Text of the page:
November 12, 2008

I want to make something very, very clear. This column’s review of the autobiography of Cheeta, Tarzan’s chimpanzee, has absolutely nothing to do with the man who just got elected to the White House last month. Cheeta’s opus was published in Britain two months ago (Fourth Estate, 336 pages)  and has become a runaway best-seller. Is it a spoof? Obviously, but it’s a brilliant one, taking us back to the good old days of Hollywood when stars kept their mouths shut about politics, and their noses clean from cocaine—at least in public.

Book Cover

For any of you who have not heard of Cheeta, he is the longest living chimp, 76 as of this writing, whereas most of his kind live only up to 40-45 years in the wild. Which goes to show the Hollywood jungle may not be such a bad place after all. Cheeta ascribes his longevity to his daily injections against diabetes, and the benefits of a civilized society. “Me Cheeta” may well be among the finest tinseltown memoirs ever written, rivaling those of David Niven’s and Errol Flynn’s. He was shipped over from Africa as a baby, and hit the big time right away with “Tarzan and his Mate” in 1934. His co-stars were the great Johnny Weissmuller and the beautiful Maureen O’Sullivan, both of whom received top billing although it was Cheeta who stole the show.

Once in training by the Hollywood Sammy Glicks, who knew they had a money-spinner in their pay, the chimp became a star as soon as the first Tarzan movie was released. I remember seeing the film in Greece as a child—one of the few American movies allowed by the Germans to be shown—and the German officers laughing loudly when Cheeta would open his mouth and stick his tongue out and make fun of the strange Anglo-Saxons trying to capture his boss, Tarzan. Cheeta did not pull his punches back then, and does not pull them now, in print. His autobiography sticks very close to the facts. He did not like Charlie Chaplin, and calls him “a world-historically unfunny charlatan,” but in Chaplin’s case I tend to disagree with the chimp. I was among the last people to photograph Chaplin, for Paris Match magazine in 1969, and I found him to be extremely charming and rather conservative in his views of the Cold War. (The Soviet invasion of Czechoslovakia had him hopping mad).

Otherwise, Cheeta is right on the money. Rex Harrison was among the most repellent of men, a conceited creep who was rude to underlings and people who couldn’t answer back—the great Noel Coward always pretended to kick a tire upon seeing him, as Harrison reminded him of a used car dealer—and Cheeta lets Harrison have it. The chimp’s last movie was with the ghastly Dr Dolittle, and Cheeta recounts how he had been deposited by the dastardly Harrison at the top of a monkey-puzzle tree. Harrison had a bet with his wife, Rachel Roberts: “If the monkey makes it down you can sleep with Richard Burton, if he’ll have you, and if it doesn’t, then I can divorce you…” Nice guy, this Harrison. Cheeta did not make it down the tree, much to the distress of animal lovers in the set. The chimp finally falls down, unhurt, and the overpaid creep Harrison loses his bet.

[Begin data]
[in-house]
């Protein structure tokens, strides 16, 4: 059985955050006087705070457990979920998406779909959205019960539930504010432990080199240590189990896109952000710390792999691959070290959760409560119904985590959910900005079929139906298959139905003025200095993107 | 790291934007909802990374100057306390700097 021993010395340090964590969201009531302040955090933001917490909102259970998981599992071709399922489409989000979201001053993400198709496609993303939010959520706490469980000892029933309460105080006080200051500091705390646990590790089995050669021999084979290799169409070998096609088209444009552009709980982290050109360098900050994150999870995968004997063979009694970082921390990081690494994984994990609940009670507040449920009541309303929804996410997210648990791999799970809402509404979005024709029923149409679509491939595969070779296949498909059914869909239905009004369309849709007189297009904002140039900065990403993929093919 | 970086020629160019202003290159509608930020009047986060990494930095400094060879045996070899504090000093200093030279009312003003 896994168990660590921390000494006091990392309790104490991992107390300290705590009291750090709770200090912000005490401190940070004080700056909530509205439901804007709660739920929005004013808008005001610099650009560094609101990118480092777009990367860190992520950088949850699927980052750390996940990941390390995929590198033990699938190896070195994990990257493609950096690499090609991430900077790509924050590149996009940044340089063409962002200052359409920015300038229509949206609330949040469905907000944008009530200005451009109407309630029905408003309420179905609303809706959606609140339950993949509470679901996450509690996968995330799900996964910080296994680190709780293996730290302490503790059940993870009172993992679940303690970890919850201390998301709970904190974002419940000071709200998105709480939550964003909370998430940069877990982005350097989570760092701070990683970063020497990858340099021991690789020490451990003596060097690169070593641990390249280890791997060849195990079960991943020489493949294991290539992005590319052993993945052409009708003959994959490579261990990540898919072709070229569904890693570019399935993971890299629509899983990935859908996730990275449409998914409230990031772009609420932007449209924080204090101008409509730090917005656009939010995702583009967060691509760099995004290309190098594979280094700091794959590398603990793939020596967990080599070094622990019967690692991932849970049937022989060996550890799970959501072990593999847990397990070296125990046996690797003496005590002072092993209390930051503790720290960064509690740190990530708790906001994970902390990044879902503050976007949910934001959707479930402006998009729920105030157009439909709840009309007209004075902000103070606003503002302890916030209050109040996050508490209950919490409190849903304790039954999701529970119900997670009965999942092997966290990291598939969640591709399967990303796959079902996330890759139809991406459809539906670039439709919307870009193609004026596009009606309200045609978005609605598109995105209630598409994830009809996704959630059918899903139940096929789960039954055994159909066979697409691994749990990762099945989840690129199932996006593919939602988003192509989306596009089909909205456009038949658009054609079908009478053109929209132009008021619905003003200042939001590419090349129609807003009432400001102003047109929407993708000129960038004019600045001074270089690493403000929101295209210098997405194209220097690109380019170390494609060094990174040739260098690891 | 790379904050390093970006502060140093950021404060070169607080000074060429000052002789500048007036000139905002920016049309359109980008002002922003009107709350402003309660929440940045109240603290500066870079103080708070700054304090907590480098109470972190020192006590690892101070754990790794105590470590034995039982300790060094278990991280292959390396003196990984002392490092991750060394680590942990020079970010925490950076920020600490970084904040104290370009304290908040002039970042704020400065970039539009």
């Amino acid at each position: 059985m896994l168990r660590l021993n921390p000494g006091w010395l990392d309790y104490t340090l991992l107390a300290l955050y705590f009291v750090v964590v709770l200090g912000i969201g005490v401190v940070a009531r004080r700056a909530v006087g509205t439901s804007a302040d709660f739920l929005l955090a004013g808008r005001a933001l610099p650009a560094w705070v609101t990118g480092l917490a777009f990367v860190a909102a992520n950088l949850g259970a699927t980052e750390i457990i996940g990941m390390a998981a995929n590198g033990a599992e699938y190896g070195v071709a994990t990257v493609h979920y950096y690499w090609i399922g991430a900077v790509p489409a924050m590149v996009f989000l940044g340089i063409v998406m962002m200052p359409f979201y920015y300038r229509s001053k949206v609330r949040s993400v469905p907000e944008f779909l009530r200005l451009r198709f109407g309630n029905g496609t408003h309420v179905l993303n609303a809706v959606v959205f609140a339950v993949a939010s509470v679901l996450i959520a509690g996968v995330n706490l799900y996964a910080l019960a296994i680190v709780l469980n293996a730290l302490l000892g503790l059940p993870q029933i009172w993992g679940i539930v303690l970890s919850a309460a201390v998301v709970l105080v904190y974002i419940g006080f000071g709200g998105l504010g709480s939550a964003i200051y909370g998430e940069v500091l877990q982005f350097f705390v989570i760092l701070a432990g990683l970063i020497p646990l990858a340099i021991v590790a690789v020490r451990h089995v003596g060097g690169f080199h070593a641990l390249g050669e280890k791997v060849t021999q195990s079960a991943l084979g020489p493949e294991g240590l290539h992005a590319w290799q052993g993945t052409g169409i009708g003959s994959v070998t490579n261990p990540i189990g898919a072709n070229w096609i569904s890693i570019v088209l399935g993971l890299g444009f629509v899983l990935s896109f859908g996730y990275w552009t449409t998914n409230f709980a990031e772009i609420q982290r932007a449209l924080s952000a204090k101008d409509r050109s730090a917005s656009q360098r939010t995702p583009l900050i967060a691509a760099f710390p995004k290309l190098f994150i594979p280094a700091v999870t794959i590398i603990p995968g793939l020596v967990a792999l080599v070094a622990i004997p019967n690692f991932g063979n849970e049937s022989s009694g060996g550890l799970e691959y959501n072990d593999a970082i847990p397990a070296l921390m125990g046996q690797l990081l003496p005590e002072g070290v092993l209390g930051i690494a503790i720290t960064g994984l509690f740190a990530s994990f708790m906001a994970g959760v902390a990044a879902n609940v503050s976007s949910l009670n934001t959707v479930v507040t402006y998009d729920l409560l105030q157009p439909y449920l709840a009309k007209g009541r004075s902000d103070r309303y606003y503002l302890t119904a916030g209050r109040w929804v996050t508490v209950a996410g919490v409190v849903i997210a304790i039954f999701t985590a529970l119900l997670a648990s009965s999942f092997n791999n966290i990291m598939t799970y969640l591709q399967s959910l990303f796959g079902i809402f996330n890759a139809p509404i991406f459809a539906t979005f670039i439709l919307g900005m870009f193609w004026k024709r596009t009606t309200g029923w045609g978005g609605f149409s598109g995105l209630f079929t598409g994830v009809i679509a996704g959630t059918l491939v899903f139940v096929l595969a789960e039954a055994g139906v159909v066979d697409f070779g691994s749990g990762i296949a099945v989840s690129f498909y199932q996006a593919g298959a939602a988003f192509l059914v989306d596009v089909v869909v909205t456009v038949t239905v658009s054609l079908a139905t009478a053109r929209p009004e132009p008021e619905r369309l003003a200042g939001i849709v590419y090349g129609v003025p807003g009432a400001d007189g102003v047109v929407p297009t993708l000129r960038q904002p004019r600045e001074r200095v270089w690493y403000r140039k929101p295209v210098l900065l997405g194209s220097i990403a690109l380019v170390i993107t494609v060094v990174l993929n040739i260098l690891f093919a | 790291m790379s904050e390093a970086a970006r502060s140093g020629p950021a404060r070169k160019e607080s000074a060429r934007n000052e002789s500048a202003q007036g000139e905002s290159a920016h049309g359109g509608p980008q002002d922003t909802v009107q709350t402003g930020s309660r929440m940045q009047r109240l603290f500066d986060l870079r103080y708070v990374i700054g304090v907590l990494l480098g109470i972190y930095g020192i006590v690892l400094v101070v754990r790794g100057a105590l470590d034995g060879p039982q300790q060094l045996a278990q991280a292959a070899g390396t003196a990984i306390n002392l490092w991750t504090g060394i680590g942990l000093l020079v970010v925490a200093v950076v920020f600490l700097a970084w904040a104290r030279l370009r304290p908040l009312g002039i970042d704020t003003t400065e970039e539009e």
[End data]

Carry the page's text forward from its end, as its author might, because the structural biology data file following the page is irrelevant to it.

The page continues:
To my surprise, Cheeta is very rude about Esther Williams, the swimming beauty, as well as the fabulous Errol Flynn. The latter I met during my youth, and he was a much misunderstood man. Extremely well read, his parents were academics, he treated Hollywood’s world with the disdain of an aristocrat toward the great unwashed. Perhaps if Cheeta would have made a movie with him, and gotten to know him better, he would have changed his mind. Cheeta also disliked Mickey Rooney, which in my mind is like hating apple pie, the corner drug store, and cheer leaders on a Saturday afternoon. Never mind. At one moment, Cheeta is having dinner with Joan Crawford’s poodle Cliquot, a terribly boring evening, and then he is witness to a steamy lesbian scene between Marlene Dietrich and Mercedes de Acosta. “You can well imagine how bored I was watching them, and I scampered off to look for Johnny.”

And so it goes. I knew most of the stories, but, after all, I’ve been around since donkey’s years. Cheeta writes well, and has strong views on human beings and sex. When I called the publisher and asked for the identity of the ghost writer, the answer was that Cheeta wrote it himself. I do not doubt it. “How could I not envy humans,” asks the author. “They were so much more interesting than anything other species had come up with.” Hear, hear! My problem is that although I agree with Cheeta—we humans are more interesting than the rest of God’s creations—how come we have come to this?  To have posturing peacocks like Joe Biden spouting gibberish that would have the hook working overtime in a beer hall, or egregious self-publicists like Christopher Hitchens preaching on prime TV about the evils of the Catholic church. Ours is a scene of Hogarthian squalor and retching, and you and I, dear readers, are responsible for it. We have allowed those beyond redemption, the utter scum of this world, the coarse, the greedy and the avaricious to lead us, and now it’s time to pay. Long live Cheeta.


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